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Tim Whitehead: Colour Beginnings – review


You don't need to know that UK saxophonist Tim Whitehead has been a fan of Turner's paintings since he found himself crying in front of one many years back. Nor that injury in 2006 gave him the time to ponder a musical tribute to the painter. Nor even that this project made him the first musician to be an artist in residence at Tate Britain. No, Whitehead's music always stands on its own feet. His bands are consistently fine examples of attractively song-rooted composing and cutting-edge postbop improv, and his collaborations with Liam Noble inspire some of the gifted pianist's most memorable recorded playing. But the triggers here are transcribed from Whitehead's original solo improvisations recorded while viewing Turner's work – particularly the painter's fastest and most intuitive sketches and watercolours. Some of the music unfolds in twisting, long-lined themes, some in softly exhaled solo-sax reveries; there are skittish dancing melodies and speculative group conversations that suggest Wayne Shorter's musings. Noble often echoes Whitehead or plays in unison – and, like all the performers, he plays as deeply inside these pieces as if he were as personally involved as their originator.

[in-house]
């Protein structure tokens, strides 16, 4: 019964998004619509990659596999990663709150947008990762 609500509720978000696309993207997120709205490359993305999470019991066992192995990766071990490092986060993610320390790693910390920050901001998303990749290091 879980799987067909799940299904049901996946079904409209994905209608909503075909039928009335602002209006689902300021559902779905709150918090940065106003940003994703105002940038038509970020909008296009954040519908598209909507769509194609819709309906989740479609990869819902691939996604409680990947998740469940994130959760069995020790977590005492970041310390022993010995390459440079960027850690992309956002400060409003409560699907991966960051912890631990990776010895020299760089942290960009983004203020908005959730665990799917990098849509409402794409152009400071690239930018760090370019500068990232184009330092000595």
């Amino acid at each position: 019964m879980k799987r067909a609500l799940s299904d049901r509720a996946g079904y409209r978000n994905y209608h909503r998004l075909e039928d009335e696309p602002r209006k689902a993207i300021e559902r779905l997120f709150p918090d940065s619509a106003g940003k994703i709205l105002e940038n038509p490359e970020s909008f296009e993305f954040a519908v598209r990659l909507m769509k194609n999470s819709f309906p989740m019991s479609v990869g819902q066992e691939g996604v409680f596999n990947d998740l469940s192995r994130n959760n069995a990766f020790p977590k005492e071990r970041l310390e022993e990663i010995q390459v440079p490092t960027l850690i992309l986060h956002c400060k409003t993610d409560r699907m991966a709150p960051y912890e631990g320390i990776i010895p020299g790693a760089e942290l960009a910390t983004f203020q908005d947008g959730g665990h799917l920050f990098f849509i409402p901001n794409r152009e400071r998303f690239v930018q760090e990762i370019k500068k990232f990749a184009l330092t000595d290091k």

Rating: 4/5 © Guardian News & Media Limited 2010 | Use of this content is subject to our Terms & Conditions | More Feeds

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